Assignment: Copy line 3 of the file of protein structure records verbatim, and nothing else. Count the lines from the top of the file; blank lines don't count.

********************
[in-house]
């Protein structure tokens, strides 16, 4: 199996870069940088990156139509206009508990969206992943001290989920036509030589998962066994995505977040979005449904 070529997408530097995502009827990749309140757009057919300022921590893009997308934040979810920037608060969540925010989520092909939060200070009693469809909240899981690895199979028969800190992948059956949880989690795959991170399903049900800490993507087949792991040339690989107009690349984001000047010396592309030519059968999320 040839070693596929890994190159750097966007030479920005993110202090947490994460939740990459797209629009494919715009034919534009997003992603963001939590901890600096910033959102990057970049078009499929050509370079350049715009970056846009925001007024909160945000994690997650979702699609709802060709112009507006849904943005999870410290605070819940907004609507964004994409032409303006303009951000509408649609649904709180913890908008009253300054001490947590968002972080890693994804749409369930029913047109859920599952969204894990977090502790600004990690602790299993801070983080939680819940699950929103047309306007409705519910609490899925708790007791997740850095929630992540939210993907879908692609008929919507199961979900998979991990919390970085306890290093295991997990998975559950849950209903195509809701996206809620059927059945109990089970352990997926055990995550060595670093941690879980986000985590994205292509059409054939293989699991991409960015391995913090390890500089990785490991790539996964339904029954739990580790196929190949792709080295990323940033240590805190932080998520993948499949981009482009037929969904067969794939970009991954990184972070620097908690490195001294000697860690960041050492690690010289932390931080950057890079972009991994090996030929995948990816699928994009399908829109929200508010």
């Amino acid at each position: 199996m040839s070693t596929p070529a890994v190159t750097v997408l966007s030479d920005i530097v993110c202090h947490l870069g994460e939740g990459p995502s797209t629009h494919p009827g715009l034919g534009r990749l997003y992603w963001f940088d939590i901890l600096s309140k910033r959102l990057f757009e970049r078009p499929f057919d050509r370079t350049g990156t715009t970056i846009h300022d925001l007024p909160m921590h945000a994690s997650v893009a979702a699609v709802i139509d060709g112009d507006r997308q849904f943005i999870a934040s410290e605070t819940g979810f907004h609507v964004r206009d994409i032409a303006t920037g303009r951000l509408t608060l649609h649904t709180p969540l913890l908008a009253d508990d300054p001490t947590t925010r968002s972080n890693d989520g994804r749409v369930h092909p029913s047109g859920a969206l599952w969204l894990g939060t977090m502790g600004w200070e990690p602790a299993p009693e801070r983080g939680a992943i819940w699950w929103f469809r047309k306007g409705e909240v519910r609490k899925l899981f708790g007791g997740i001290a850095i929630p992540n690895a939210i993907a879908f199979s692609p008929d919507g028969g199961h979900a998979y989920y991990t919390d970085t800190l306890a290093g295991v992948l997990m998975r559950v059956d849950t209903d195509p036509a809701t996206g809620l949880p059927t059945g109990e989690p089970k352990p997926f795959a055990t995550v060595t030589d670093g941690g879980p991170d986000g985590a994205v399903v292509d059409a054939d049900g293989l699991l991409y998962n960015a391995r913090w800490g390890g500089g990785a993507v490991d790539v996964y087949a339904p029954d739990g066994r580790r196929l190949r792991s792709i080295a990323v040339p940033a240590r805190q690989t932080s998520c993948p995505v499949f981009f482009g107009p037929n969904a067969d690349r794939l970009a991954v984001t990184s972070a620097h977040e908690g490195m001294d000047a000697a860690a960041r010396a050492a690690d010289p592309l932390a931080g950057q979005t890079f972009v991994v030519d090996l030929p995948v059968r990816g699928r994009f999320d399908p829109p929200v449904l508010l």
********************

């Amino acid at each position: 199996m040839s070693t596929p070529a890994v190159t750097v997408l966007s030479d920005i530097v993110c202090h947490l870069g994460e939740g990459p995502s797209t629009h494919p009827g715009l034919g534009r990749l997003y992603w963001f940088d939590i901890l600096s309140k910033r959102l990057f757009e970049r078009p499929f057919d050509r370079t350049g990156t715009t970056i846009h300022d925001l007024p909160m921590h945000a994690s997650v893009a979702a699609v709802i139509d060709g112009d507006r997308q849904f943005i999870a934040s410290e605070t819940g979810f907004h609507v964004r206009d994409i032409a303006t920037g303009r951000l509408t608060l649609h649904t709180p969540l913890l908008a009253d508990d300054p001490t947590t925010r968002s972080n890693d989520g994804r749409v369930h092909p029913s047109g859920a969206l599952w969204l894990g939060t977090m502790g600004w200070e990690p602790a299993p009693e801070r983080g939680a992943i819940w699950w929103f469809r047309k306007g409705e909240v519910r609490k899925l899981f708790g007791g997740i001290a850095i929630p992540n690895a939210i993907a879908f199979s692609p008929d919507g028969g199961h979900a998979y989920y991990t919390d970085t800190l306890a290093g295991v992948l997990m998975r559950v059956d849950t209903d195509p036509a809701t996206g809620l949880p059927t059945g109990e989690p089970k352990p997926f795959a055990t995550v060595t030589d670093g941690g879980p991170d986000g985590a994205v399903v292509d059409a054939d049900g293989l699991l991409y998962n960015a391995r913090w800490g390890g500089g990785a993507v490991d790539v996964y087949a339904p029954d739990g066994r580790r196929l190949r792991s792709i080295a990323v040339p940033a240590r805190q690989t932080s998520c993948p995505v499949f981009f482009g107009p037929n969904a067969d690349r794939l970009a991954v984001t990184s972070a620097h977040e908690g490195m001294d000047a000697a860690a960041r010396a050492a690690d010289p592309l932390a931080g950057q979005t890079f972009v991994v030519d090996l030929p995948v059968r990816g699928r994009f999320d399908p829109p929200v449904l508010l």